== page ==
First Cobalt to produce battery-grade by year-end
Canada’s First Cobalt (TSX-V:FCC) said on Monday it expected to begin production of cobalt sulphate late this year or in early 2021, which would make it North America’s only primary producer of the key ingredient for the batteries that power electric vehicles (EVs) and high-tech devices.
The Toronto-based company said the expansion of its refinery in Ontario, which it is carrying out in partnership with mining and commodities trading giant Glencore (LON:GLEN), would help North America reduce its reliance on China.
The country dominates the supply chain for rechargeable lithium-ion batteries and also has two of the world’s top producers of the white metal — Tianqi Lithium and Ganfeng Lithium.
Glencore injected $5 million into First Cobalt’s project last year. The company said at the time it would invest another $40 million into recommissioning and expanding the refinery.
The project, located 600 km from the US border, needs an initial capital injection of $56 million.
Production costs are estimated at $2.72 a pound, or about $6,000 per tonne.
Cobalt metal prices on the London Metal Exchange currently stand at $30,000 a tonne. Cobalt sulphate and hydroxide are typically priced at a discount to the metal.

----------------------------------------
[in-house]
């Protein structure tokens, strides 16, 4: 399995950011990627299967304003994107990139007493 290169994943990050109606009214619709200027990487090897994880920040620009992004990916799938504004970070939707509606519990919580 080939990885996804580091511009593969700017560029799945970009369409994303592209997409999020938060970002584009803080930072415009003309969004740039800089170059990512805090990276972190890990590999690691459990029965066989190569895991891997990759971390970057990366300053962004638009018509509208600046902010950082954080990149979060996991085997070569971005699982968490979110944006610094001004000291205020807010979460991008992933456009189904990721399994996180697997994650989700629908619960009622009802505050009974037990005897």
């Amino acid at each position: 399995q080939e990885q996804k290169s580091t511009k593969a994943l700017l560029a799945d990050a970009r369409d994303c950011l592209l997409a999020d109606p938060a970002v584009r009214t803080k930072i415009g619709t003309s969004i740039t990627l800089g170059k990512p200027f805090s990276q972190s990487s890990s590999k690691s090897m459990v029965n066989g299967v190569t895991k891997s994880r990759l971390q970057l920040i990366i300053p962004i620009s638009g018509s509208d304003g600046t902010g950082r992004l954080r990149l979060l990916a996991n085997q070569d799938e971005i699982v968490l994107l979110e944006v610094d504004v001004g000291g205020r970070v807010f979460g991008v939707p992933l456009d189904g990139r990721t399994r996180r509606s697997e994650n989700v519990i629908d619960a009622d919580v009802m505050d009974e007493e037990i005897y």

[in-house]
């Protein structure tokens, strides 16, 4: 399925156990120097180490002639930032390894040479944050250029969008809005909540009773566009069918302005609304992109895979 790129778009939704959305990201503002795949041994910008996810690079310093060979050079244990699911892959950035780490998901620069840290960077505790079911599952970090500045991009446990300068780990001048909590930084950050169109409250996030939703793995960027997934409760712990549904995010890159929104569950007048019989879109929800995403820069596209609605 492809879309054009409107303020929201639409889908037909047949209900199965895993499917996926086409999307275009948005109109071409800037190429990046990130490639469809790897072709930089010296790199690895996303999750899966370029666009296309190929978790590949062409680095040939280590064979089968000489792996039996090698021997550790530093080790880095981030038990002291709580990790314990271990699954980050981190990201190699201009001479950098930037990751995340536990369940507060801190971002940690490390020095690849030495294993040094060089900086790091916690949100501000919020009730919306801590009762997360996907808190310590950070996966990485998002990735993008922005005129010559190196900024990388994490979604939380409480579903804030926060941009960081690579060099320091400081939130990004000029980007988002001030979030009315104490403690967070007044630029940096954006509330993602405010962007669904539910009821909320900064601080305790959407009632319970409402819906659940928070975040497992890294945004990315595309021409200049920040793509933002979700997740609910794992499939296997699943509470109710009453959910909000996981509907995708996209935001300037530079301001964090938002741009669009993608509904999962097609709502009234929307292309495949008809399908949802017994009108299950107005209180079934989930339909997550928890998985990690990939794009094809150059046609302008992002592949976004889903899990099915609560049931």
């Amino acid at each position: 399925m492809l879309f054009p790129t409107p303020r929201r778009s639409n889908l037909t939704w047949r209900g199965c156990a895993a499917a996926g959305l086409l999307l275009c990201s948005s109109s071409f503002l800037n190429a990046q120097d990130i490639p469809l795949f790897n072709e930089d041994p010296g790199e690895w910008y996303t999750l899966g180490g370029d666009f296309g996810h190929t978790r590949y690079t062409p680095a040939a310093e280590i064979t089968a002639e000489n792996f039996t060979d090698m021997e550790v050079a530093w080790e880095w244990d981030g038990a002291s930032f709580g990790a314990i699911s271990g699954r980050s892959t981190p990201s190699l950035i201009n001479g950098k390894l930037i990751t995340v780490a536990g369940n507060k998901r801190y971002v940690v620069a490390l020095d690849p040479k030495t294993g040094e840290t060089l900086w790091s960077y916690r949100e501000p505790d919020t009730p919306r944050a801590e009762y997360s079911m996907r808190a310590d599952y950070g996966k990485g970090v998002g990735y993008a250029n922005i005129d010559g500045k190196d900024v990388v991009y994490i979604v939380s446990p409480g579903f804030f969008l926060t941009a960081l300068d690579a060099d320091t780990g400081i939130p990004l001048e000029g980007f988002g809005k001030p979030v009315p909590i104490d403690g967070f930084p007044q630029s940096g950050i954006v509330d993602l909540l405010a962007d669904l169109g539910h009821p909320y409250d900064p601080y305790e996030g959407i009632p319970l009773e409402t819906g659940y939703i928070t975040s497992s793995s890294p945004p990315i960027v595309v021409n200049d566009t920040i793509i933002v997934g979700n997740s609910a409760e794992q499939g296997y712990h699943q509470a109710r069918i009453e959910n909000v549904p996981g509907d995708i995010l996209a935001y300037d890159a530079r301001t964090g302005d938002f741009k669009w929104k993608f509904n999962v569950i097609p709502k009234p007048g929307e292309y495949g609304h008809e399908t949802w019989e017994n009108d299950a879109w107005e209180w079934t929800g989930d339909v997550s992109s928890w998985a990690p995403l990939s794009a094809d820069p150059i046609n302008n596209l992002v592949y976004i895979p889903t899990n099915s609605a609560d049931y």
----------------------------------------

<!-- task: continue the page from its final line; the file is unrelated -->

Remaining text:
Based on a feasibility study by Ausenco Engineering Canada, if the facility operated at 55 tpd, it could produce 5,000 tonnes a year of cobalt sulphate, equivalent to 1,000 tonnes of cobalt.
By the fourth quarter of 2021, the refinery’s production could reach 5,000 tonnes of cobalt or 25,000 tonnes of cobalt sulphate. That would be a significant portion of the global refined cobalt market.
Outlook for EVs
“The strong outlook for electric vehicles, the push by automakers to develop shorter supply chains and the projected refinery economics create an excellent opportunity,” First Cobalt’s chief executive, Trent Mell, said in Monday’s conference call.
Canada already has other cobalt refineries, including Sherritt International’s facility in Fort Saskatchewan, Alberta, which has been in operation for more than 50 years.
First Cobalt’s facility, however, is the only primary cobalt refinery in North America.
Cobalt use in EV batteries may soon drop, based on the latest announcements to hit the market.
In an effort to drive down the cost of EVs’ batteries, by far the single most costly component in an electric car, automakers including Tesla, have been studying ways to reduce or eliminate cobalt from the mix.
In March, General Motors announced it had reduced the use of cobalt to just 10% of the battery’s cathode, down from 20% to 33% in competing batteries.
Barely six months before, researchers considered such a reduction unlikely — whenever they moved to so little cobalt, the battery failed.
While cobalt is the most expensive component of a lithium-ion battery, its thermal stability and high energy density makes it a hard-to-replace metal. Cathodes made with cobalt won’t overheat easily or catch fire, which is a major safety issue, and they’ll also be able to store and transfer more energy.
Cobalt is not only found in the cathodes of lithium-ion batteries, but also in other popular rechargeable batteries, including nickel-cadmium and nickel-metal hydride batteries.